Starflight pressed himself back against the cliff. “Are you sure you don’t want to unbind our wings now?” he said, closing his eyes.
“You’ll be fine,” Peril said. “It’s easy to climb down from here. I’ve done it when my wings are tired. See? The cave’s right there.”
Clay peeked over the edge and saw a small gap in the cliff far below, like a tiny gash in the wall behind the waterfall. It was definitely a journey he’d prefer to do with functioning wings. But if they had to keep Peril happy . . .
“I see some claw holds,” he said. “And we can rest on that boulder halfway —” He stopped. Over the roaring of the waterfall, he could hear wingbeats. Someone was coming.
He spun around. “Hide,” he said, frantically pushing Peril toward the tunnel. “If they find you helping us, the queens will kill you, champion or not.”
She stopped in the mouth of the tunnel, staring at him. Clay turned and saw Tsunami and Starflight wearing matching shocked expressions.
“How did you do that?” Peril whispered.
“Do —” Clay started, and then he felt the heat in his talons. He had touched Peril’s scales without even thinking. He looked down, expecting to see dark scorch marks and claws crumbling to ash. But his talons were only glowing a warm red, and even as he looked at them, the redness and the heat faded away until his talons felt entirely normal again.
“Stop gawping,” Tsunam
“I don’t think so,” said Queen Scarlet’s chilly voice behind them. Clay turned slowly and saw the SkyWing queen descending from the cliff above, her bejeweled wings spread wide.
“Thank you, Peril,” the queen said nastily. “You may be excused.”
Clay didn’t understand. Thank you for what? Peril gave him an agonized look and fled up the tunnel.
Queen Scarlet smiled at the dragonets as SkyWing soldiers began to rain from the sky. “Going somewhere?”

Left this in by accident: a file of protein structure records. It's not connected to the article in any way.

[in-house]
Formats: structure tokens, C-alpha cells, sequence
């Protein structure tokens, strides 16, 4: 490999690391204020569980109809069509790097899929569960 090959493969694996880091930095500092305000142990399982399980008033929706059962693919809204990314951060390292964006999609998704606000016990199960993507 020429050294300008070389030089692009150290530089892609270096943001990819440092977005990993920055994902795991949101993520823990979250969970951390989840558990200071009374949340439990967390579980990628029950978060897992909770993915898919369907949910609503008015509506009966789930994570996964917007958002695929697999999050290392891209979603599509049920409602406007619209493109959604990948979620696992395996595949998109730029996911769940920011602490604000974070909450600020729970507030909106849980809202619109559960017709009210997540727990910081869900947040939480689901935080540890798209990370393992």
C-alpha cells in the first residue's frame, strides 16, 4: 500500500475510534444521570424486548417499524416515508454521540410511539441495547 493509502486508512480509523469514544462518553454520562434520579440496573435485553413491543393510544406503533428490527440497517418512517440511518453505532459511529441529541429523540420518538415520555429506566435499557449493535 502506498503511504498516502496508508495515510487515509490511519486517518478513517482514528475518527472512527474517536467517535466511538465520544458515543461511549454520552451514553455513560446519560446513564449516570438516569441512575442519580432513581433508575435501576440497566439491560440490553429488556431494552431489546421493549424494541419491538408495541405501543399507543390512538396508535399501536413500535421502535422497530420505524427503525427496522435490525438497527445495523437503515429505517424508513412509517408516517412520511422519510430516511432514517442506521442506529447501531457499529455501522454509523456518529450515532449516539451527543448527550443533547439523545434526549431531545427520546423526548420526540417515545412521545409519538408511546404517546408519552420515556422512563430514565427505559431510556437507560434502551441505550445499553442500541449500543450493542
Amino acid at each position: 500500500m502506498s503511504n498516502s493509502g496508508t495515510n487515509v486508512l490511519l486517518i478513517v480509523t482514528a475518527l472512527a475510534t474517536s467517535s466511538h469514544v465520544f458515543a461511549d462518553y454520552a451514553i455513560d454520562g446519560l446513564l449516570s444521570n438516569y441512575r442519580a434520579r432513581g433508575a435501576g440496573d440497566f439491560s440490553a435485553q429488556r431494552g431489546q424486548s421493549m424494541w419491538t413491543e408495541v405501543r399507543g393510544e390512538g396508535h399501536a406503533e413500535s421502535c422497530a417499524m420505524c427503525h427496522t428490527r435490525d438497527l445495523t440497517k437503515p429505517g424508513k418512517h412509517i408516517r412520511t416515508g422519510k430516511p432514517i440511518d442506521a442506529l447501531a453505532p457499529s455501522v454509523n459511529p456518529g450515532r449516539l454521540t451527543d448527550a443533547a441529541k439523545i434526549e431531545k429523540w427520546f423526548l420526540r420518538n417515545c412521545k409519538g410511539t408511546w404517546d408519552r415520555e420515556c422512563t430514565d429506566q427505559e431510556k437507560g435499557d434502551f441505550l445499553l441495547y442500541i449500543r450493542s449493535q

The queen was not pleased to find her wall of fire still in place when the dragonets were hauled back to their cell. She sighed disapprovingly.
“So you’ve figured out what MudWings hatched from blood-red eggs can do,” she said. “I suppose it was only a matter of time.”
Clay glanced at the others in confusion as the guards used long shovels to scrape the rocks aside. What did she think he’d done? Tsunami and Starflight looked grim, as if they understood a lot more than he did.
“Find the ten most sober guards,” Scarlet instructed Vermilion. “Post them out here. These dragonets are done ruining my party.” She glared at the three of them as they were pushed into the cave once more and the fire wall was scraped back into place. “It’s really very selfish of you,” she snapped. “My hatching day only comes once a year. I’ve been planning this for months. So stop being awful, or I will take Burn’s advice and kill you right now.”
They waited until she was gone and the spiny backs of ten very grouchy SkyWing guards filled the passageway outside. Then Tsunami pulled Clay and Starflight to the far corner, where the wind whistling through the narrow windows would cover their conversation.
“I don’t remember anything about that in the scrolls,” she whispered to Starflight.
“There was one reference to a legend from before the Scorching,” Starflight whispered back. “But I didn’t think it meant anything. The guardians never said there was anything special about a red egg. I don’t think they’re even all that rare.”
The Dragonet Prophecy by Tui T. Sutherland / Fantasy / Actions & Adventure / Young Adult have rating 4 out of 5 / Based on32 votes